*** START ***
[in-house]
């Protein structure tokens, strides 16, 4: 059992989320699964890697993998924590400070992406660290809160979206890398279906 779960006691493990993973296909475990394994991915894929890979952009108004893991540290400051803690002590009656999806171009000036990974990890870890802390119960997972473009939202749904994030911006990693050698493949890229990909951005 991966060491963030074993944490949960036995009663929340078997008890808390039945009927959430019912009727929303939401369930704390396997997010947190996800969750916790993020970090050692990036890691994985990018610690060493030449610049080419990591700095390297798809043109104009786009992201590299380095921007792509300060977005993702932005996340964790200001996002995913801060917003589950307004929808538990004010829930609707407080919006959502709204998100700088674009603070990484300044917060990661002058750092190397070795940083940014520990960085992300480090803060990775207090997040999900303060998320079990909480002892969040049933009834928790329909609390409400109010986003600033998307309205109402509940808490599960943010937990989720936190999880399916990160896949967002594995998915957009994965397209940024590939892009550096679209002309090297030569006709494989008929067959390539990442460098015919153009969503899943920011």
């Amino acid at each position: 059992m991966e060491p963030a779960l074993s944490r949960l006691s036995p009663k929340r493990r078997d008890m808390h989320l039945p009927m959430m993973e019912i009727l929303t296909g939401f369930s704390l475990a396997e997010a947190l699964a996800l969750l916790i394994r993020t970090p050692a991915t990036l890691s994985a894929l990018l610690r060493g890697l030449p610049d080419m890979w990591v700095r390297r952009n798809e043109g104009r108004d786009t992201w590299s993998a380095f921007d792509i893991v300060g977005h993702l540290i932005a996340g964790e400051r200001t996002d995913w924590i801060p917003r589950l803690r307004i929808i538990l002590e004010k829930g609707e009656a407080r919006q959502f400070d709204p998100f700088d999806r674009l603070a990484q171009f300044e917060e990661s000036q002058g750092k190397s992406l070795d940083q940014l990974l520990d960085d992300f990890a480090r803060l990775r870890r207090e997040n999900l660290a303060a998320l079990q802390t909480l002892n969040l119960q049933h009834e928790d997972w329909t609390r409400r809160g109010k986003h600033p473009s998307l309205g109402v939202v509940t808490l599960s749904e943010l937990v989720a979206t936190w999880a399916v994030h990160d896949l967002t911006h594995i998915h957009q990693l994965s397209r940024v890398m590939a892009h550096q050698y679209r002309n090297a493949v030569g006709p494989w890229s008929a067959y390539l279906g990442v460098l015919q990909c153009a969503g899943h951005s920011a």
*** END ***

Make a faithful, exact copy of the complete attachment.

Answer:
[in-house]
């Protein structure tokens, strides 16, 4: 059992989320699964890697993998924590400070992406660290809160979206890398279906 779960006691493990993973296909475990394994991915894929890979952009108004893991540290400051803690002590009656999806171009000036990974990890870890802390119960997972473009939202749904994030911006990693050698493949890229990909951005 991966060491963030074993944490949960036995009663929340078997008890808390039945009927959430019912009727929303939401369930704390396997997010947190996800969750916790993020970090050692990036890691994985990018610690060493030449610049080419990591700095390297798809043109104009786009992201590299380095921007792509300060977005993702932005996340964790200001996002995913801060917003589950307004929808538990004010829930609707407080919006959502709204998100700088674009603070990484300044917060990661002058750092190397070795940083940014520990960085992300480090803060990775207090997040999900303060998320079990909480002892969040049933009834928790329909609390409400109010986003600033998307309205109402509940808490599960943010937990989720936190999880399916990160896949967002594995998915957009994965397209940024590939892009550096679209002309090297030569006709494989008929067959390539990442460098015919153009969503899943920011």
């Amino acid at each position: 059992m991966e060491p963030a779960l074993s944490r949960l006691s036995p009663k929340r493990r078997d008890m808390h989320l039945p009927m959430m993973e019912i009727l929303t296909g939401f369930s704390l475990a396997e997010a947190l699964a996800l969750l916790i394994r993020t970090p050692a991915t990036l890691s994985a894929l990018l610690r060493g890697l030449p610049d080419m890979w990591v700095r390297r952009n798809e043109g104009r108004d786009t992201w590299s993998a380095f921007d792509i893991v300060g977005h993702l540290i932005a996340g964790e400051r200001t996002d995913w924590i801060p917003r589950l803690r307004i929808i538990l002590e004010k829930g609707e009656a407080r919006q959502f400070d709204p998100f700088d999806r674009l603070a990484q171009f300044e917060e990661s000036q002058g750092k190397s992406l070795d940083q940014l990974l520990d960085d992300f990890a480090r803060l990775r870890r207090e997040n999900l660290a303060a998320l079990q802390t909480l002892n969040l119960q049933h009834e928790d997972w329909t609390r409400r809160g109010k986003h600033p473009s998307l309205g109402v939202v509940t808490l599960s749904e943010l937990v989720a979206t936190w999880a399916v994030h990160d896949l967002t911006h594995i998915h957009q990693l994965s397209r940024v890398m590939a892009h550096q050698y679209r002309n090297a493949v030569g006709p494989w890229s008929a067959y390539l279906g990442v460098l015919q990909c153009a969503g899943h951005s920011a």